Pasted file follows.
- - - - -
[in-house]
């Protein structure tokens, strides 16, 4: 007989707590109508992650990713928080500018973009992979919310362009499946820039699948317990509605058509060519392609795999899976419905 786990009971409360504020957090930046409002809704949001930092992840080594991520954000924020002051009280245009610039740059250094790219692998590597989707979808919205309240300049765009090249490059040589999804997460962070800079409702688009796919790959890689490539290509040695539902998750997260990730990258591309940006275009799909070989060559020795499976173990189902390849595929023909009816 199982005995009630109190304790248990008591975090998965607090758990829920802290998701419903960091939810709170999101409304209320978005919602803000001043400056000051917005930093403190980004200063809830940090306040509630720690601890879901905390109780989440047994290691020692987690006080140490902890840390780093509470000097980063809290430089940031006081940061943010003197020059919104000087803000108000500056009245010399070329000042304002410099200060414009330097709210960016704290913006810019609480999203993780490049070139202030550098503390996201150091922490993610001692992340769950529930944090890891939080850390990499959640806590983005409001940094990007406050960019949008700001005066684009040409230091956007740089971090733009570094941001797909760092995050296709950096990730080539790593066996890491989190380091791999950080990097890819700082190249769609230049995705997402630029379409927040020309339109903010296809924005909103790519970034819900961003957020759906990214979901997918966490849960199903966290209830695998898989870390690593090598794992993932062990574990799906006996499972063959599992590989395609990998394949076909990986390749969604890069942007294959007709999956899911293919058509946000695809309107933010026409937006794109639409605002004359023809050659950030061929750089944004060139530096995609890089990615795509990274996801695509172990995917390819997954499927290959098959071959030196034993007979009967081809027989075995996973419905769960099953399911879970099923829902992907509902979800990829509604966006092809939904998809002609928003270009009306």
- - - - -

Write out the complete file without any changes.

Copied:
[in-house]
């Protein structure tokens, strides 16, 4: 007989707590109508992650990713928080500018973009992979919310362009499946820039699948317990509605058509060519392609795999899976419905 786990009971409360504020957090930046409002809704949001930092992840080594991520954000924020002051009280245009610039740059250094790219692998590597989707979808919205309240300049765009090249490059040589999804997460962070800079409702688009796919790959890689490539290509040695539902998750997260990730990258591309940006275009799909070989060559020795499976173990189902390849595929023909009816 199982005995009630109190304790248990008591975090998965607090758990829920802290998701419903960091939810709170999101409304209320978005919602803000001043400056000051917005930093403190980004200063809830940090306040509630720690601890879901905390109780989440047994290691020692987690006080140490902890840390780093509470000097980063809290430089940031006081940061943010003197020059919104000087803000108000500056009245010399070329000042304002410099200060414009330097709210960016704290913006810019609480999203993780490049070139202030550098503390996201150091922490993610001692992340769950529930944090890891939080850390990499959640806590983005409001940094990007406050960019949008700001005066684009040409230091956007740089971090733009570094941001797909760092995050296709950096990730080539790593066996890491989190380091791999950080990097890819700082190249769609230049995705997402630029379409927040020309339109903010296809924005909103790519970034819900961003957020759906990214979901997918966490849960199903966290209830695998898989870390690593090598794992993932062990574990799906006996499972063959599992590989395609990998394949076909990986390749969604890069942007294959007709999956899911293919058509946000695809309107933010026409937006794109639409605002004359023809050659950030061929750089944004060139530096995609890089990615795509990274996801695509172990995917390819997954499927290959098959071959030196034993007979009967081809027989075995996973419905769960099953399911879970099923829902992907509902979800990829509604966006092809939904998809002609928003270009009306």